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Otto Loewi

Otto Loewi (June 3, 1873 – December 25, 1961) was an Austrian-German-American pharmacologist. His discovery of acetylcholine helped in enhancing medical therapy and personally earned for him the 1936 Nobel Prize in Physiology or Medicine which he shared with Sir Henry Dale.

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  Before Loewi's experiments, it was unclear whether signalling across the synapse was bioelectrical or chemical. Loewi's famous experiment, published in 1921, largely answered this question. According to Loewi, the idea for his key experiment came to him in his sleep. He dissected out of frogs two beating hearts: one with the vagus nerve which controls heart rate attached, the other heart on its own. Both hearts were bathed in a saline solution (i.e. Ringer's solution). By electrically stimulating the vagus nerve, Loewi made the first heart beat slower. Then, Loewi took some of the liquid bathing the first heart and applied it to the second heart. The application of the liquid made the second heart also beat slower, proving that some soluble chemical released by the vagus nerve was controlling the heart rate. He called the unknown chemical Vagusstoff. It was later found that this chemical corresponded to acetylcholine (Kandel, et al 2000).

Loewi's investigations “On an augmentation of adrenaline release by cocaine” and “On the connection between digitalis and the action of calcium” were profound concepts and were studied relentlessly by others decades later.

He also clarified two mechanisms of eminent therapeutic importance: the blockade and the augmentation of nerve action by certain drugs.

He is almost as famous for the means by which the idea for his experiment came to him as he is for the experiment itself. On Easter Saturday 1920, he dreamed of an experiment that would prove once and for all that transmission of nerve impulses was chemical, not electrical. He woke up, scribbled the experiment onto a scrap of paper on his night-stand, and went back to sleep.

The next morning he arose very excited because he knew this dream had been very important. But he found, to his horror, that he couldn't read his midnight scribbles. That day, he said, was the longest day of his life, as he could not remember his dream. That night, he had the same dream. This time, however, he immediately went to his lab to perform the experiment.

Fourteen years later, Loewi was awarded the Nobel Prize in Physiology or Medicine, which he shared with Sir Henry Hallett Dale



Loewi was born in Frankfurt, Germany. He received his medical doctoral degree from University of Strasbourg (then part of Germany) in 1896. He was never particularly interested in clinical work, so after seeing a number of deaths due to incurable diseases such as tuberculosis and pneumonia, he decided to direct his energies to pharmacology research.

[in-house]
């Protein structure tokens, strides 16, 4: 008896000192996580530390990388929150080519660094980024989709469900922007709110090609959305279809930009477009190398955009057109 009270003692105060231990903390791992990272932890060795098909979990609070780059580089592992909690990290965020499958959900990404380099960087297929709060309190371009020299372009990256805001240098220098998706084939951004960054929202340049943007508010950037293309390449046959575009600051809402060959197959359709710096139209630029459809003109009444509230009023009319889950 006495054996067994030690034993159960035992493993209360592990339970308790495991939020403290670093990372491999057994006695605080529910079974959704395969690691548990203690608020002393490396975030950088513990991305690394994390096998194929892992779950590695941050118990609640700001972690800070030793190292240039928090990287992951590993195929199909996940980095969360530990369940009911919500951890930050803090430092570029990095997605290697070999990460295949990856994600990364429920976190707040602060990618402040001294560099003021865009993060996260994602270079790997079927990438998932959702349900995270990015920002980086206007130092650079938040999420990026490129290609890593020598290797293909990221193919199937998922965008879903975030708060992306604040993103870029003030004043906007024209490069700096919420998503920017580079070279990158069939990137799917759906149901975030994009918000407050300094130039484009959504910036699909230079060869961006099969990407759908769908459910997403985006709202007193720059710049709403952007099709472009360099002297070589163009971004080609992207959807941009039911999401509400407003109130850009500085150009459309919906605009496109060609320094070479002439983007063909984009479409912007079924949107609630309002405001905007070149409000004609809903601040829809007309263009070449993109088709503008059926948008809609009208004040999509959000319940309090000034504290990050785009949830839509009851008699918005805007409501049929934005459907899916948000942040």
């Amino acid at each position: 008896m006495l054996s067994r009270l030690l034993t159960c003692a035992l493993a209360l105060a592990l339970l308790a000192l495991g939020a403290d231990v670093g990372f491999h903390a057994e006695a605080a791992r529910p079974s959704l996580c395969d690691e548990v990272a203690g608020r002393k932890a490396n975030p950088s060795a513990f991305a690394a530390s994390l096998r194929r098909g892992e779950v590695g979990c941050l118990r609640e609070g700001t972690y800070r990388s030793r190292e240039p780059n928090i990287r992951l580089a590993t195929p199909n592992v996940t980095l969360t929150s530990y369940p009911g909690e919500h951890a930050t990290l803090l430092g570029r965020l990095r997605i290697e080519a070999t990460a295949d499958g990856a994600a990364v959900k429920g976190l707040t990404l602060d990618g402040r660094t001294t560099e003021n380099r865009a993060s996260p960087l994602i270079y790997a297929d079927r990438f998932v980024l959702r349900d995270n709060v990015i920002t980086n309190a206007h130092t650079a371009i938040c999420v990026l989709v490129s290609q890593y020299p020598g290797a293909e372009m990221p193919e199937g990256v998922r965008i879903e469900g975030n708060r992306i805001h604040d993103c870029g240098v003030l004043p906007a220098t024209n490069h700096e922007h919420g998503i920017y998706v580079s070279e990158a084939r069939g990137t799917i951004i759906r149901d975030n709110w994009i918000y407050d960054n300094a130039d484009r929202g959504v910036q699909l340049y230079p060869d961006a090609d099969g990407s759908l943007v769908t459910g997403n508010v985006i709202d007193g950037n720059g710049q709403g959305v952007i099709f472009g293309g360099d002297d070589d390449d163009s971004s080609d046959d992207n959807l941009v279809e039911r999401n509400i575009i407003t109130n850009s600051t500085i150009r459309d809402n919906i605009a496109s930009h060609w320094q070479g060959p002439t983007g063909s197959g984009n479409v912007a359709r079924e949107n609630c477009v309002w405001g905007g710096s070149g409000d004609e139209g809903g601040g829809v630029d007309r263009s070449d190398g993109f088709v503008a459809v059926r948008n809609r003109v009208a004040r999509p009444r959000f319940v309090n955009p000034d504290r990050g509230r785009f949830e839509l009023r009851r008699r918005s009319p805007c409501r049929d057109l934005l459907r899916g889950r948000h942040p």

Beginning in 1898, he spent many years in Austria, where his first lines of research were in the area of metabolism. Loewi investigated how vital organs respond to chemical and electrical stimulation. He also established their relative dependence on epinephrine for proper function. Consequently, he learnt how nerve impulses are transmitted by chemical messengers. The first chemical neurotransmitter that he identified was acetylcholine.

In 1903, he accepted an appointment at the University of Graz in Austria, where he would remain until being forced out of the country in 1938. In 1905 he received Austrian citizenship.[1] He married Guida Goldschmiedt in 1908. They had three sons and a daughter. He was the last Jew hired by the University between 1903 and the end of the war.

After being arrested, along with two of his sons, on the night of the German invasion of Austria, March 11, 1938, Loewi was released on condition that he "voluntarily" relinquish all his possessions to the Nazis. Loewi moved to the United States in 1940, where he became a research professor at the New York University College of Medicine. In 1946, he became a naturalized citizen of the United States. In 1954, he became a Foreign Member of the Royal Society. He died in New York City on December 25, 1961.

His gold Nobel medal resides at the Royal Society of London, but the diploma is at the University of Graz in Austria,[citation needed].


  1. ^ OTTO LOEWI (1873–1961) and the Department of Experimental and Clinical Pharmacology of the Medical University of Graz. Institut für Experimentelle und Klinische Pharmakologie der Medizinischen Universität Graz (2004-01-01). Retrieved on 2007-07-27.
  • Nobel Lectures, Physiology or Medicine 1922-1941, Elsevier Publishing Company, Amsterdam, 1965.
  • Kandel ER, Schwartz JH, Jessell TM. Principles of Neural Science, 4th ed. McGraw-Hill, New York (2000). ISBN 0-8385-7701-6
This article is licensed under the GNU Free Documentation License. It uses material from the Wikipedia article "Otto_Loewi". A list of authors is available in Wikipedia.
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